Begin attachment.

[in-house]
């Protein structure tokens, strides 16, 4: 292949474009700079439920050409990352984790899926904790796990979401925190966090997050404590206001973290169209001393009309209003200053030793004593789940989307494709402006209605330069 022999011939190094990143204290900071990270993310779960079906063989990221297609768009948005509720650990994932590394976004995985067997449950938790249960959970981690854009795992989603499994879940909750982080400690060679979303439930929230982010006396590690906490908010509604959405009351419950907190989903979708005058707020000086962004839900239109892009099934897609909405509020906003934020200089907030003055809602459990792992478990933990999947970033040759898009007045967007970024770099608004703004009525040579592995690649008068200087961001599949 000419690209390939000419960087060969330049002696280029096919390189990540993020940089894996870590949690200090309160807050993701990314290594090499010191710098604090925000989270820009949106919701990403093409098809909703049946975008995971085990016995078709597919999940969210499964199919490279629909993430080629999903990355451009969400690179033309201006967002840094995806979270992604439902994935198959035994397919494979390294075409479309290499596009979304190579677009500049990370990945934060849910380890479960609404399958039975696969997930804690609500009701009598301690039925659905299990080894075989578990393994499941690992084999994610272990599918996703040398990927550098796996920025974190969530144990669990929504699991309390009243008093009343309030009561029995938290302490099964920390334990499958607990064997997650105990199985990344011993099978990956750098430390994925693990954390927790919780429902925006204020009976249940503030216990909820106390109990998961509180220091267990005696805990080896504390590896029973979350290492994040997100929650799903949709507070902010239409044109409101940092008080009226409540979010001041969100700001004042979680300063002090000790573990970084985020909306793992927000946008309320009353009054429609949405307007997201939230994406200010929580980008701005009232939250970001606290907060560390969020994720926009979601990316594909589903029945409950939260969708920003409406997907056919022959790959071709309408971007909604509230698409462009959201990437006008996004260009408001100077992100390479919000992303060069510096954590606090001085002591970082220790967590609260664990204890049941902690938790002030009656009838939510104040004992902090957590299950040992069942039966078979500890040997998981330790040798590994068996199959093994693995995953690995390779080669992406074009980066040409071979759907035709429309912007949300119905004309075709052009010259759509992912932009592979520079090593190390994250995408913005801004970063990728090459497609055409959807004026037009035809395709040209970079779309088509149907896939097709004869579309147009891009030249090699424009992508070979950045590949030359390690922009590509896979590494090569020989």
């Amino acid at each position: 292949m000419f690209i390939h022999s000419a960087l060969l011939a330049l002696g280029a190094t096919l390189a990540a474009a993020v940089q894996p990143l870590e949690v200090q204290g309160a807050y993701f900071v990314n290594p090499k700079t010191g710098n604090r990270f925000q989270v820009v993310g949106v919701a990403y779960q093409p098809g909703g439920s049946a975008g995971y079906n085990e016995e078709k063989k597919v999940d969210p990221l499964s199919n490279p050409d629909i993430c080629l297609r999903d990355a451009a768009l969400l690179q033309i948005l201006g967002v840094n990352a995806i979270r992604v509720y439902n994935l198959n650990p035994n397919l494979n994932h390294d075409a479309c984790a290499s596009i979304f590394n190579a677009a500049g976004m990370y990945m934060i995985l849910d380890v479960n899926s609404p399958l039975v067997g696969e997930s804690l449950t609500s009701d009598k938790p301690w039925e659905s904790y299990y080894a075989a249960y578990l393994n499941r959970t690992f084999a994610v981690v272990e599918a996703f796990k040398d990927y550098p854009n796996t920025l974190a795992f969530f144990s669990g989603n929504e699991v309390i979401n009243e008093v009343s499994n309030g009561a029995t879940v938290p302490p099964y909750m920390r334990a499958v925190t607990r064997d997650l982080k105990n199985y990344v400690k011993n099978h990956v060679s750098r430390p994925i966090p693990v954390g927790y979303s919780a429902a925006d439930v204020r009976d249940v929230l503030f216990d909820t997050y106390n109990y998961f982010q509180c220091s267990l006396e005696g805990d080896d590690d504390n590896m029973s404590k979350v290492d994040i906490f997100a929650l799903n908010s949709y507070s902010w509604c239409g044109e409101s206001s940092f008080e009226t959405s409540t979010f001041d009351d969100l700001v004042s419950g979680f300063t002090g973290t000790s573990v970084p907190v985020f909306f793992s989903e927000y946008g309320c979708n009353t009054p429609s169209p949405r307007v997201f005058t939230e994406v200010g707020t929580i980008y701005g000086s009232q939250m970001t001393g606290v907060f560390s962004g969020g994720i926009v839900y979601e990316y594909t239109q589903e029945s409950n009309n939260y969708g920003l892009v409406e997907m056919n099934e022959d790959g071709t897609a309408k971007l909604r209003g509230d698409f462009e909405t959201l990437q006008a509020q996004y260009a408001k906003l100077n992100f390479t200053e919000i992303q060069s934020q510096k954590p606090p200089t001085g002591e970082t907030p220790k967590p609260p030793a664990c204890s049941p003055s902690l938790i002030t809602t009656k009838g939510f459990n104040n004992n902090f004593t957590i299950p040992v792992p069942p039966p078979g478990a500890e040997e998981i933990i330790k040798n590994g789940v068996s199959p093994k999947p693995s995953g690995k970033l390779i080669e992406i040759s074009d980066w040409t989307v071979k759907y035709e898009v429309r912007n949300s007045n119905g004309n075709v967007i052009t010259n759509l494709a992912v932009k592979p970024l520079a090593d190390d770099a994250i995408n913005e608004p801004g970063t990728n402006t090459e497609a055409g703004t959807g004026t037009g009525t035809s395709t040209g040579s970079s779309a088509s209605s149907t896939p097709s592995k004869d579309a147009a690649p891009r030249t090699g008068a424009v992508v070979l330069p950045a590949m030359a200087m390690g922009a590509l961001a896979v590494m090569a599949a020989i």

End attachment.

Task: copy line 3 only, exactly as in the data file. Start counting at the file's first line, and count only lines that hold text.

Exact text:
């Amino acid at each position: 292949m000419f690209i390939h022999s000419a960087l060969l011939a330049l002696g280029a190094t096919l390189a990540a474009a993020v940089q894996p990143l870590e949690v200090q204290g309160a807050y993701f900071v990314n290594p090499k700079t010191g710098n604090r990270f925000q989270v820009v993310g949106v919701a990403y779960q093409p098809g909703g439920s049946a975008g995971y079906n085990e016995e078709k063989k597919v999940d969210p990221l499964s199919n490279p050409d629909i993430c080629l297609r999903d990355a451009a768009l969400l690179q033309i948005l201006g967002v840094n990352a995806i979270r992604v509720y439902n994935l198959n650990p035994n397919l494979n994932h390294d075409a479309c984790a290499s596009i979304f590394n190579a677009a500049g976004m990370y990945m934060i995985l849910d380890v479960n899926s609404p399958l039975v067997g696969e997930s804690l449950t609500s009701d009598k938790p301690w039925e659905s904790y299990y080894a075989a249960y578990l393994n499941r959970t690992f084999a994610v981690v272990e599918a996703f796990k040398d990927y550098p854009n796996t920025l974190a795992f969530f144990s669990g989603n929504e699991v309390i979401n009243e008093v009343s499994n309030g009561a029995t879940v938290p302490p099964y909750m920390r334990a499958v925190t607990r064997d997650l982080k105990n199985y990344v400690k011993n099978h990956v060679s750098r430390p994925i966090p693990v954390g927790y979303s919780a429902a925006d439930v204020r009976d249940v929230l503030f216990d909820t997050y106390n109990y998961f982010q509180c220091s267990l006396e005696g805990d080896d590690d504390n590896m029973s404590k979350v290492d994040i906490f997100a929650l799903n908010s949709y507070s902010w509604c239409g044109e409101s206001s940092f008080e009226t959405s409540t979010f001041d009351d969100l700001v004042s419950g979680f300063t002090g973290t000790s573990v970084p907190v985020f909306f793992s989903e927000y946008g309320c979708n009353t009054p429609s169209p949405r307007v997201f005058t939230e994406v200010g707020t929580i980008y701005g000086s009232q939250m970001t001393g606290v907060f560390s962004g969020g994720i926009v839900y979601e990316y594909t239109q589903e029945s409950n009309n939260y969708g920003l892009v409406e997907m056919n099934e022959d790959g071709t897609a309408k971007l909604r209003g509230d698409f462009e909405t959201l990437q006008a509020q996004y260009a408001k906003l100077n992100f390479t200053e919000i992303q060069s934020q510096k954590p606090p200089t001085g002591e970082t907030p220790k967590p609260p030793a664990c204890s049941p003055s902690l938790i002030t809602t009656k009838g939510f459990n104040n004992n902090f004593t957590i299950p040992v792992p069942p039966p078979g478990a500890e040997e998981i933990i330790k040798n590994g789940v068996s199959p093994k999947p693995s995953g690995k970033l390779i080669e992406i040759s074009d980066w040409t989307v071979k759907y035709e898009v429309r912007n949300s007045n119905g004309n075709v967007i052009t010259n759509l494709a992912v932009k592979p970024l520079a090593d190390d770099a994250i995408n913005e608004p801004g970063t990728n402006t090459e497609a055409g703004t959807g004026t037009g009525t035809s395709t040209g040579s970079s779309a088509s209605s149907t896939p097709s592995k004869d579309a147009a690649p891009r030249t090699g008068a424009v992508v070979l330069p950045a590949m030359a200087m390690g922009a590509l961001a896979v590494m090569a599949a020989i």